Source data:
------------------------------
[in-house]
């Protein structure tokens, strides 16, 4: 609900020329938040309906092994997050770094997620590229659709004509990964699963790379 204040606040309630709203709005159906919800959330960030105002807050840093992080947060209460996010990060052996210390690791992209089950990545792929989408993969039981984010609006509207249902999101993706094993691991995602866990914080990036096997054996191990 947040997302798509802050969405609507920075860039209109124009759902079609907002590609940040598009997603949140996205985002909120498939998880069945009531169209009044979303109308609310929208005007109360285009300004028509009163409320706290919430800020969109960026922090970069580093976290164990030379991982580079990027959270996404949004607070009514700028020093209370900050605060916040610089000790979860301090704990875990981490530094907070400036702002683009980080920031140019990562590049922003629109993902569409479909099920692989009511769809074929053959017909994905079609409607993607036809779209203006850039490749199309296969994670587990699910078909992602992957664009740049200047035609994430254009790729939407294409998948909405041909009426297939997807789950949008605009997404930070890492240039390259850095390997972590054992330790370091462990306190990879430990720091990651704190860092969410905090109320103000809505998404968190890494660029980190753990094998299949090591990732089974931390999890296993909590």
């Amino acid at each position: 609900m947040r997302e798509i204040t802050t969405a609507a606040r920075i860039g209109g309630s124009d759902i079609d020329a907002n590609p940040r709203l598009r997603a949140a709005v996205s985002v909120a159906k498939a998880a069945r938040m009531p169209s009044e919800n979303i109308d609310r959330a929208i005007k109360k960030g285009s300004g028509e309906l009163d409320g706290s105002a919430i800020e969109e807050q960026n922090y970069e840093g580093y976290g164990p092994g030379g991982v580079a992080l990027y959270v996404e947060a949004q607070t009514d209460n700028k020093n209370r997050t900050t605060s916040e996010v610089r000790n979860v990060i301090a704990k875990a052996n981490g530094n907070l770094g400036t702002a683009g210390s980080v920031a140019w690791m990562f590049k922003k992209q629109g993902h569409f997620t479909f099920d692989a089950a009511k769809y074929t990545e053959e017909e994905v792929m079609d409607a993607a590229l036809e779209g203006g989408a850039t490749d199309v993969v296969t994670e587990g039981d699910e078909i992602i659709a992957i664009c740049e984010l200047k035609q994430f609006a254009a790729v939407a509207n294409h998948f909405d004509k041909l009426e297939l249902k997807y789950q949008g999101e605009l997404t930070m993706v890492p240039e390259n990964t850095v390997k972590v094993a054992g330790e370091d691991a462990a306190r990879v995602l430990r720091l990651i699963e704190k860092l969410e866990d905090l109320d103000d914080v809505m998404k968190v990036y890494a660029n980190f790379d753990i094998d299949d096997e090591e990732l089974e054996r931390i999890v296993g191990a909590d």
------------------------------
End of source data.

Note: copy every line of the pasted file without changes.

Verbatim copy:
[in-house]
């Protein structure tokens, strides 16, 4: 609900020329938040309906092994997050770094997620590229659709004509990964699963790379 204040606040309630709203709005159906919800959330960030105002807050840093992080947060209460996010990060052996210390690791992209089950990545792929989408993969039981984010609006509207249902999101993706094993691991995602866990914080990036096997054996191990 947040997302798509802050969405609507920075860039209109124009759902079609907002590609940040598009997603949140996205985002909120498939998880069945009531169209009044979303109308609310929208005007109360285009300004028509009163409320706290919430800020969109960026922090970069580093976290164990030379991982580079990027959270996404949004607070009514700028020093209370900050605060916040610089000790979860301090704990875990981490530094907070400036702002683009980080920031140019990562590049922003629109993902569409479909099920692989009511769809074929053959017909994905079609409607993607036809779209203006850039490749199309296969994670587990699910078909992602992957664009740049200047035609994430254009790729939407294409998948909405041909009426297939997807789950949008605009997404930070890492240039390259850095390997972590054992330790370091462990306190990879430990720091990651704190860092969410905090109320103000809505998404968190890494660029980190753990094998299949090591990732089974931390999890296993909590």
């Amino acid at each position: 609900m947040r997302e798509i204040t802050t969405a609507a606040r920075i860039g209109g309630s124009d759902i079609d020329a907002n590609p940040r709203l598009r997603a949140a709005v996205s985002v909120a159906k498939a998880a069945r938040m009531p169209s009044e919800n979303i109308d609310r959330a929208i005007k109360k960030g285009s300004g028509e309906l009163d409320g706290s105002a919430i800020e969109e807050q960026n922090y970069e840093g580093y976290g164990p092994g030379g991982v580079a992080l990027y959270v996404e947060a949004q607070t009514d209460n700028k020093n209370r997050t900050t605060s916040e996010v610089r000790n979860v990060i301090a704990k875990a052996n981490g530094n907070l770094g400036t702002a683009g210390s980080v920031a140019w690791m990562f590049k922003k992209q629109g993902h569409f997620t479909f099920d692989a089950a009511k769809y074929t990545e053959e017909e994905v792929m079609d409607a993607a590229l036809e779209g203006g989408a850039t490749d199309v993969v296969t994670e587990g039981d699910e078909i992602i659709a992957i664009c740049e984010l200047k035609q994430f609006a254009a790729v939407a509207n294409h998948f909405d004509k041909l009426e297939l249902k997807y789950q949008g999101e605009l997404t930070m993706v890492p240039e390259n990964t850095v390997k972590v094993a054992g330790e370091d691991a462990a306190r990879v995602l430990r720091l990651i699963e704190k860092l969410e866990d905090l109320d103000d914080v809505m998404k968190v990036y890494a660029n980190f790379d753990i094998d299949d096997e090591e990732l089974e054996r931390i999890v296993g191990a909590d």